Q: Indeed. Any articles written that you wish you could have taken back?
LB: Oh, sure… (pause) you know, I don’t know. It is the speed of daily journalism: you do the best you can with the information you have at the time. And if you find out something more later? You go back to that and revisit that.
And you always think you could write -when you have time to go back you figure there’s something you could have written better if you could have done one more interview or something like that, and you always try to be fast- but the first thing you try to do is be accurate and fair. And if you adhere to those principles, you just go on about your business.
Q: Now, am I correct in assuming the World-Herald has the largest circulation of any newspaper in Nebraska?
LB: Yeah, clearly. Our circulation actually is larger than all the newspapers in the state combined.
Q: Looking at how you perceived your job, what would you say your aim was? To entertain? Inform? Set policy? What sway do you feel you’ve held?
LB: Well, the baseline part of my job as the football beat writer was to be the fans’ representative inside the program. The people who have intense interest in Nebraska football can go to the games but they couldn’t go to practice and they couldn’t know the players and be around the coaches, and a lot of times I tried to put myself in the fans’ shoes.
Like, if they were leaving the game? If there were four buddies leaving the game and driving home they’d be talking about the game, saying, “I wonder why they did that?” or “Did you see that?” I tried to think in those terms and tried to answer those questions for the readers. I think that’s as clearly as I can state what my purpose was. You tried to break news, you tried to explain things, tried to put things in context, just tried to basically answer those questions people might have about the program.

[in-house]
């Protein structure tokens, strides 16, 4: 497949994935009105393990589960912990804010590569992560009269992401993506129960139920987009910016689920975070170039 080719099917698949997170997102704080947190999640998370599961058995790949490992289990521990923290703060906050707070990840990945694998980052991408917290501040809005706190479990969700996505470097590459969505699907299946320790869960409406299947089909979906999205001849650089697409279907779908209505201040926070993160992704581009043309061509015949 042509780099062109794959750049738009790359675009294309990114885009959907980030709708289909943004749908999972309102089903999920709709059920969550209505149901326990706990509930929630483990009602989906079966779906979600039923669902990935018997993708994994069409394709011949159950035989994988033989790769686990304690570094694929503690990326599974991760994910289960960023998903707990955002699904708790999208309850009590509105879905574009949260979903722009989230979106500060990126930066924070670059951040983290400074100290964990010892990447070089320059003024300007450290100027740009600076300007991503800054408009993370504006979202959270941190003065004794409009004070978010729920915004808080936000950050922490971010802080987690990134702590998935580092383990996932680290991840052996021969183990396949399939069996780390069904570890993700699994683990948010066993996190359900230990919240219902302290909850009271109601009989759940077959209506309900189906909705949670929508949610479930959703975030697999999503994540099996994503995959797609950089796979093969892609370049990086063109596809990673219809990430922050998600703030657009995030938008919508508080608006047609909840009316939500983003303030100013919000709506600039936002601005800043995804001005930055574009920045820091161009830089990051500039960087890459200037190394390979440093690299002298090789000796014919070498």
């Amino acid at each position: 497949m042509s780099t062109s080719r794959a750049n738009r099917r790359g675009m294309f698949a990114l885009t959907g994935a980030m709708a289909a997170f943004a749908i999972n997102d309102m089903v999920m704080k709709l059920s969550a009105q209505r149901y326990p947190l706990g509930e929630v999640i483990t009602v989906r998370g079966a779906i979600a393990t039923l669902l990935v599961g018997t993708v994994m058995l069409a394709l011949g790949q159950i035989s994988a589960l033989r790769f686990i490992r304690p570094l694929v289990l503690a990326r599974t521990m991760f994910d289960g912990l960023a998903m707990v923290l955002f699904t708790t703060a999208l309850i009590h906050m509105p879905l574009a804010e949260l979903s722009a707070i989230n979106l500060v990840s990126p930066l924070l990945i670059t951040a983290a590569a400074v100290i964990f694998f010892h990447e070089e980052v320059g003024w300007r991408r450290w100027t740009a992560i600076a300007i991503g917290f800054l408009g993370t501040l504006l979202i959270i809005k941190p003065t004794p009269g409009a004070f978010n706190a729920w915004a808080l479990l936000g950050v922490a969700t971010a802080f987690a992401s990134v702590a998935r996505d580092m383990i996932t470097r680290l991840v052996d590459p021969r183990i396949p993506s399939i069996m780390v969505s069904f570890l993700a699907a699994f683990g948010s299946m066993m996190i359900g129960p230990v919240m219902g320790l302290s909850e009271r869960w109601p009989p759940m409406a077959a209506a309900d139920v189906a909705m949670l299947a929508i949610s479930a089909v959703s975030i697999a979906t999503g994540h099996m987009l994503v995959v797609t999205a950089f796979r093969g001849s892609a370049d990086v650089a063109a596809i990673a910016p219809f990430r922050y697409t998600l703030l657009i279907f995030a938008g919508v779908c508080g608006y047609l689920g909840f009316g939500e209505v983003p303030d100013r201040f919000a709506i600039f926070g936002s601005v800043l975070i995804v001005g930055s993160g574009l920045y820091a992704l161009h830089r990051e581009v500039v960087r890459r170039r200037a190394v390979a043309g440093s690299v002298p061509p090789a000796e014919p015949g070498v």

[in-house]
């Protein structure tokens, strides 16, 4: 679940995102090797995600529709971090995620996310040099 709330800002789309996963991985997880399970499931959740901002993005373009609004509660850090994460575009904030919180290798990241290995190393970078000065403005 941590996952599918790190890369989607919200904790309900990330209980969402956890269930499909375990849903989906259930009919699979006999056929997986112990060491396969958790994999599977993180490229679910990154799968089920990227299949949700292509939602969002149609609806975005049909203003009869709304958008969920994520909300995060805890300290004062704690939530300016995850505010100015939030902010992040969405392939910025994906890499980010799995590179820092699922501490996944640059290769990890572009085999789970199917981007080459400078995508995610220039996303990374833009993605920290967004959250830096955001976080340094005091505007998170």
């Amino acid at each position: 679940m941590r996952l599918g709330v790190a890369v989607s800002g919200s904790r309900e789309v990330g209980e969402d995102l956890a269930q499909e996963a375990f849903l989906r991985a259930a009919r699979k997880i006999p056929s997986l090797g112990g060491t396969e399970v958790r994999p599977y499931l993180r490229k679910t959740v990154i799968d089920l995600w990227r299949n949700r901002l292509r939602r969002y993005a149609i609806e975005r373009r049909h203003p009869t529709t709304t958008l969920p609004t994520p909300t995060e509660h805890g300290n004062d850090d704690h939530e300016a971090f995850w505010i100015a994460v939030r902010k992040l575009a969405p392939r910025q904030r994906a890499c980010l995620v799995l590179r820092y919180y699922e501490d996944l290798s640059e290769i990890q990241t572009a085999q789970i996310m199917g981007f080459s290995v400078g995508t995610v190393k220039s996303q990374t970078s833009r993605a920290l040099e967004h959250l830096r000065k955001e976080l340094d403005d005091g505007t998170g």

Q: And the average fan, what would you say is or was the biggest misconception about Nebraska football? Any glaring ones?
LB: You know, sometimes the interest is so intense and there’s a certain percentage of people that are just blindly loyal to it. And it wasn’t like we were going around prying open doors and looking for dirt, but at the same time if there was something -an issue going on with the program- we tried to honestly address it and let people know that every organization has its warts, that not everything is perfect.
And you’d get some nasty letters (and now e-mails and things like that). If you write some story that isn’t glowingly positive about the program they say that you’re trying to tear it down. But that was never the issue: we were just trying to cover what we saw. And I think, all in all, the Nebraska football fan is a highly educated fan and really knows and pays attention to what is going on.
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Q: From your perspective, how would you say the outside media, the national media was? Did they have a decent grasp or a rather poor grasp of the program, specifically pointing to the Lawrence Philips years?
LB: You know, I don’t think you can generalize. I think it boiled down to the individual person who was writing for whatever organization that came in.
But in the same way, I wouldn’t want to be painted with a wide brush like that. I wouldn’t want to paint with a widespread swath about what was or wasn’t going on. There were some national writers who came into Lincoln, did their homework, talked to the right people and did excellent work. There were other people that didn’t do their job or didn’t do it in the way I would have done it, and therefore came up with what I thought were stories that weren’t as complete or as accurate as they should have been. I think it just came down to the person who was doing it.